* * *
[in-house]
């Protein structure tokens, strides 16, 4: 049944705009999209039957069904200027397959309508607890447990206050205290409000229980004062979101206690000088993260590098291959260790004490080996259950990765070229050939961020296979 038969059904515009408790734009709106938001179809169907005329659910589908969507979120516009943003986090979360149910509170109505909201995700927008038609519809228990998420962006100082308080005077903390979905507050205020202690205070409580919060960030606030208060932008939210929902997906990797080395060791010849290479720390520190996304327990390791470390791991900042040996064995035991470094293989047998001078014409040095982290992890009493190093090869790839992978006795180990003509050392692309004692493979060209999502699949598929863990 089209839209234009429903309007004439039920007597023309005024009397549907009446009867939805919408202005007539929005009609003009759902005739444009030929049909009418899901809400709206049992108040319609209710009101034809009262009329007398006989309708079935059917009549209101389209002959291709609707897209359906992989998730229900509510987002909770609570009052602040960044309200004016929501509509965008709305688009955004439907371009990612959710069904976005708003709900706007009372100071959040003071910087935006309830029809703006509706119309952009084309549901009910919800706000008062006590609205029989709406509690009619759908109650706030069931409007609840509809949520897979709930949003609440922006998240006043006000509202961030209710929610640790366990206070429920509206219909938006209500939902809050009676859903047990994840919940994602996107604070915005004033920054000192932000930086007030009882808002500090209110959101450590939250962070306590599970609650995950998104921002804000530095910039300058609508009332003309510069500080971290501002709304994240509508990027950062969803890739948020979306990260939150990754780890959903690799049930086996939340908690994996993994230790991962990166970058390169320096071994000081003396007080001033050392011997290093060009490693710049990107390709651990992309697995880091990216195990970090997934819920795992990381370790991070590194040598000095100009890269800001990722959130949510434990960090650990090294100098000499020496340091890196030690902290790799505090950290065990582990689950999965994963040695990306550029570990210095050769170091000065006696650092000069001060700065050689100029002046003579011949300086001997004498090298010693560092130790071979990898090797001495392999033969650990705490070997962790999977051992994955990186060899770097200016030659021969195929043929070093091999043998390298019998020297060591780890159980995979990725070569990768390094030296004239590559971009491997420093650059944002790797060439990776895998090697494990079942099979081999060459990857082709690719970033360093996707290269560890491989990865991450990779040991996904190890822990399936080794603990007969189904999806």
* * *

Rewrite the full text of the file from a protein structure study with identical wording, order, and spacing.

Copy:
[in-house]
């Protein structure tokens, strides 16, 4: 049944705009999209039957069904200027397959309508607890447990206050205290409000229980004062979101206690000088993260590098291959260790004490080996259950990765070229050939961020296979 038969059904515009408790734009709106938001179809169907005329659910589908969507979120516009943003986090979360149910509170109505909201995700927008038609519809228990998420962006100082308080005077903390979905507050205020202690205070409580919060960030606030208060932008939210929902997906990797080395060791010849290479720390520190996304327990390791470390791991900042040996064995035991470094293989047998001078014409040095982290992890009493190093090869790839992978006795180990003509050392692309004692493979060209999502699949598929863990 089209839209234009429903309007004439039920007597023309005024009397549907009446009867939805919408202005007539929005009609003009759902005739444009030929049909009418899901809400709206049992108040319609209710009101034809009262009329007398006989309708079935059917009549209101389209002959291709609707897209359906992989998730229900509510987002909770609570009052602040960044309200004016929501509509965008709305688009955004439907371009990612959710069904976005708003709900706007009372100071959040003071910087935006309830029809703006509706119309952009084309549901009910919800706000008062006590609205029989709406509690009619759908109650706030069931409007609840509809949520897979709930949003609440922006998240006043006000509202961030209710929610640790366990206070429920509206219909938006209500939902809050009676859903047990994840919940994602996107604070915005004033920054000192932000930086007030009882808002500090209110959101450590939250962070306590599970609650995950998104921002804000530095910039300058609508009332003309510069500080971290501002709304994240509508990027950062969803890739948020979306990260939150990754780890959903690799049930086996939340908690994996993994230790991962990166970058390169320096071994000081003396007080001033050392011997290093060009490693710049990107390709651990992309697995880091990216195990970090997934819920795992990381370790991070590194040598000095100009890269800001990722959130949510434990960090650990090294100098000499020496340091890196030690902290790799505090950290065990582990689950999965994963040695990306550029570990210095050769170091000065006696650092000069001060700065050689100029002046003579011949300086001997004498090298010693560092130790071979990898090797001495392999033969650990705490070997962790999977051992994955990186060899770097200016030659021969195929043929070093091999043998390298019998020297060591780890159980995979990725070569990768390094030296004239590559971009491997420093650059944002790797060439990776895998090697494990079942099979081999060459990857082709690719970033360093996707290269560890491989990865991450990779040991996904190890822990399936080794603990007969189904999806």